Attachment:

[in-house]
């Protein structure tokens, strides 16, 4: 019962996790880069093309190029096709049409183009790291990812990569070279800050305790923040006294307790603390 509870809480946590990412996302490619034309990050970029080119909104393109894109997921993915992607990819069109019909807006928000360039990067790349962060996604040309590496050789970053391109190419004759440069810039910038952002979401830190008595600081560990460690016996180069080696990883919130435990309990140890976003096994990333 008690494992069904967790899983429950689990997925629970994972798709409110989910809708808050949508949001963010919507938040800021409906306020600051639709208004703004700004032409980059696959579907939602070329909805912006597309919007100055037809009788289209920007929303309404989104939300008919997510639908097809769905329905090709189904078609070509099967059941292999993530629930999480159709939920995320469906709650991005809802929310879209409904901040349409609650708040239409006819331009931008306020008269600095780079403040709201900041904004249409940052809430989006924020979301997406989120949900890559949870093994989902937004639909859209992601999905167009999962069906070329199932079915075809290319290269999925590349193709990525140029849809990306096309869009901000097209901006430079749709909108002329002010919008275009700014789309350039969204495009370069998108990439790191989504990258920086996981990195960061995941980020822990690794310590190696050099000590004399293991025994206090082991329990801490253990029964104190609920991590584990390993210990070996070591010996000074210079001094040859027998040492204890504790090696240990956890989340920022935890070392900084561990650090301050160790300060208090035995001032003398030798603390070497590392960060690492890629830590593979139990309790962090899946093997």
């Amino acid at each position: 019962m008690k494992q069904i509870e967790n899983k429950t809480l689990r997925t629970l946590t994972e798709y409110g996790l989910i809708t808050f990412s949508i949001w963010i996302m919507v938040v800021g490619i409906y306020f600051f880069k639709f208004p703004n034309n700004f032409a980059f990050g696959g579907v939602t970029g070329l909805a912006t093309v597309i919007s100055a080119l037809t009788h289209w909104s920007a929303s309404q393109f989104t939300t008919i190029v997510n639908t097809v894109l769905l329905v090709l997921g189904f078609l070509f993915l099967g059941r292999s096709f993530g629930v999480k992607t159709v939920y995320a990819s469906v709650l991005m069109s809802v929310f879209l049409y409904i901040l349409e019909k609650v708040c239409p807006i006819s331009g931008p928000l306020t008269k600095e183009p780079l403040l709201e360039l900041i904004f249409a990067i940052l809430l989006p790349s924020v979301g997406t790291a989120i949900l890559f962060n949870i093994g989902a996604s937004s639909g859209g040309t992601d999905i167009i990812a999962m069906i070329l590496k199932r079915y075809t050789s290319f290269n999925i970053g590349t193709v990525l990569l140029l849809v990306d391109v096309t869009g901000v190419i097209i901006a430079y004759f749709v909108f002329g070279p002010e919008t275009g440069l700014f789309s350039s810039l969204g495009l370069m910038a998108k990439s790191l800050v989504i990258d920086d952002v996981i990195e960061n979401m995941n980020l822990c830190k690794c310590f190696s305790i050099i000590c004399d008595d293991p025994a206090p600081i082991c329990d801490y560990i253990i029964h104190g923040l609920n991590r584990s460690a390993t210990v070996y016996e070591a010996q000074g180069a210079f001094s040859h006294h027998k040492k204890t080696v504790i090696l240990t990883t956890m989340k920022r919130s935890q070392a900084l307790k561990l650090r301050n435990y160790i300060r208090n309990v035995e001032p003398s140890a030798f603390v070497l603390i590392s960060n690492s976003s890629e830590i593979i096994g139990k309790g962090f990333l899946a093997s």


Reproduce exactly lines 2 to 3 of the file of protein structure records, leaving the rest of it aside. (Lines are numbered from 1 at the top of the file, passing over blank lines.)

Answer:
């Protein structure tokens, strides 16, 4: 019962996790880069093309190029096709049409183009790291990812990569070279800050305790923040006294307790603390 509870809480946590990412996302490619034309990050970029080119909104393109894109997921993915992607990819069109019909807006928000360039990067790349962060996604040309590496050789970053391109190419004759440069810039910038952002979401830190008595600081560990460690016996180069080696990883919130435990309990140890976003096994990333 008690494992069904967790899983429950689990997925629970994972798709409110989910809708808050949508949001963010919507938040800021409906306020600051639709208004703004700004032409980059696959579907939602070329909805912006597309919007100055037809009788289209920007929303309404989104939300008919997510639908097809769905329905090709189904078609070509099967059941292999993530629930999480159709939920995320469906709650991005809802929310879209409904901040349409609650708040239409006819331009931008306020008269600095780079403040709201900041904004249409940052809430989006924020979301997406989120949900890559949870093994989902937004639909859209992601999905167009999962069906070329199932079915075809290319290269999925590349193709990525140029849809990306096309869009901000097209901006430079749709909108002329002010919008275009700014789309350039969204495009370069998108990439790191989504990258920086996981990195960061995941980020822990690794310590190696050099000590004399293991025994206090082991329990801490253990029964104190609920991590584990390993210990070996070591010996000074210079001094040859027998040492204890504790090696240990956890989340920022935890070392900084561990650090301050160790300060208090035995001032003398030798603390070497590392960060690492890629830590593979139990309790962090899946093997």
């Amino acid at each position: 019962m008690k494992q069904i509870e967790n899983k429950t809480l689990r997925t629970l946590t994972e798709y409110g996790l989910i809708t808050f990412s949508i949001w963010i996302m919507v938040v800021g490619i409906y306020f600051f880069k639709f208004p703004n034309n700004f032409a980059f990050g696959g579907v939602t970029g070329l909805a912006t093309v597309i919007s100055a080119l037809t009788h289209w909104s920007a929303s309404q393109f989104t939300t008919i190029v997510n639908t097809v894109l769905l329905v090709l997921g189904f078609l070509f993915l099967g059941r292999s096709f993530g629930v999480k992607t159709v939920y995320a990819s469906v709650l991005m069109s809802v929310f879209l049409y409904i901040l349409e019909k609650v708040c239409p807006i006819s331009g931008p928000l306020t008269k600095e183009p780079l403040l709201e360039l900041i904004f249409a990067i940052l809430l989006p790349s924020v979301g997406t790291a989120i949900l890559f962060n949870i093994g989902a996604s937004s639909g859209g040309t992601d999905i167009i990812a999962m069906i070329l590496k199932r079915y075809t050789s290319f290269n999925i970053g590349t193709v990525l990569l140029l849809v990306d391109v096309t869009g901000v190419i097209i901006a430079y004759f749709v909108f002329g070279p002010e919008t275009g440069l700014f789309s350039s810039l969204g495009l370069m910038a998108k990439s790191l800050v989504i990258d920086d952002v996981i990195e960061n979401m995941n980020l822990c830190k690794c310590f190696s305790i050099i000590c004399d008595d293991p025994a206090p600081i082991c329990d801490y560990i253990i029964h104190g923040l609920n991590r584990s460690a390993t210990v070996y016996e070591a010996q000074g180069a210079f001094s040859h006294h027998k040492k204890t080696v504790i090696l240990t990883t956890m989340k920022r919130s935890q070392a900084l307790k561990l650090r301050n435990y160790i300060r208090n309990v035995e001032p003398s140890a030798f603390v070497l603390i590392s960060n690492s976003s890629e830590i593979i096994g139990k309790g962090f990333l899946a093997s």